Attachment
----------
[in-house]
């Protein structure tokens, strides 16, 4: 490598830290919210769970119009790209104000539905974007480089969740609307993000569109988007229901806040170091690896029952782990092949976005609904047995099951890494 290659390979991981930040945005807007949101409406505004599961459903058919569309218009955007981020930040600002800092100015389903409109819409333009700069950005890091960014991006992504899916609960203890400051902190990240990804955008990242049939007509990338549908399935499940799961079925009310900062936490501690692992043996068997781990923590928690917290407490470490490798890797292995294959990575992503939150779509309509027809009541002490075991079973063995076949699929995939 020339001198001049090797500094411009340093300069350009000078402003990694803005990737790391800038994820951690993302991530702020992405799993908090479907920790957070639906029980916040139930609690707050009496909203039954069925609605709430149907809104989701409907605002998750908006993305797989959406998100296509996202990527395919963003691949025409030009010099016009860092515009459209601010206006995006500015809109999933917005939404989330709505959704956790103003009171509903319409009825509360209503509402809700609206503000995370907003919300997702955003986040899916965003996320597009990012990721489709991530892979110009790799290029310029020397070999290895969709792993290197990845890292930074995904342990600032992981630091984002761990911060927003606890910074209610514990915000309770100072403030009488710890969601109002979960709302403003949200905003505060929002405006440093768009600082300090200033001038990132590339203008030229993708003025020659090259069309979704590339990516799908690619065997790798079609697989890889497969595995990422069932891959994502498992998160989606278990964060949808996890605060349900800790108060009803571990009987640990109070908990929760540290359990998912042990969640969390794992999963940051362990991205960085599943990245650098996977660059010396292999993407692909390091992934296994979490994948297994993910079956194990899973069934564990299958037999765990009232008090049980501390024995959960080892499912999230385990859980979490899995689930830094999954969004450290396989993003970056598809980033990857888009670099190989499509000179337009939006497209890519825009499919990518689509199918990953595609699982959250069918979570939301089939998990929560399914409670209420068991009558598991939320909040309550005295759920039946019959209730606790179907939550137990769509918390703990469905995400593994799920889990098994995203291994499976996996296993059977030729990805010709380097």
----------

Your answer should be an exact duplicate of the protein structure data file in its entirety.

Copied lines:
[in-house]
């Protein structure tokens, strides 16, 4: 490598830290919210769970119009790209104000539905974007480089969740609307993000569109988007229901806040170091690896029952782990092949976005609904047995099951890494 290659390979991981930040945005807007949101409406505004599961459903058919569309218009955007981020930040600002800092100015389903409109819409333009700069950005890091960014991006992504899916609960203890400051902190990240990804955008990242049939007509990338549908399935499940799961079925009310900062936490501690692992043996068997781990923590928690917290407490470490490798890797292995294959990575992503939150779509309509027809009541002490075991079973063995076949699929995939 020339001198001049090797500094411009340093300069350009000078402003990694803005990737790391800038994820951690993302991530702020992405799993908090479907920790957070639906029980916040139930609690707050009496909203039954069925609605709430149907809104989701409907605002998750908006993305797989959406998100296509996202990527395919963003691949025409030009010099016009860092515009459209601010206006995006500015809109999933917005939404989330709505959704956790103003009171509903319409009825509360209503509402809700609206503000995370907003919300997702955003986040899916965003996320597009990012990721489709991530892979110009790799290029310029020397070999290895969709792993290197990845890292930074995904342990600032992981630091984002761990911060927003606890910074209610514990915000309770100072403030009488710890969601109002979960709302403003949200905003505060929002405006440093768009600082300090200033001038990132590339203008030229993708003025020659090259069309979704590339990516799908690619065997790798079609697989890889497969595995990422069932891959994502498992998160989606278990964060949808996890605060349900800790108060009803571990009987640990109070908990929760540290359990998912042990969640969390794992999963940051362990991205960085599943990245650098996977660059010396292999993407692909390091992934296994979490994948297994993910079956194990899973069934564990299958037999765990009232008090049980501390024995959960080892499912999230385990859980979490899995689930830094999954969004450290396989993003970056598809980033990857888009670099190989499509000179337009939006497209890519825009499919990518689509199918990953595609699982959250069918979570939301089939998990929560399914409670209420068991009558598991939320909040309550005295759920039946019959209730606790179907939550137990769509918390703990469905995400593994799920889990098994995203291994499976996996296993059977030729990805010709380097």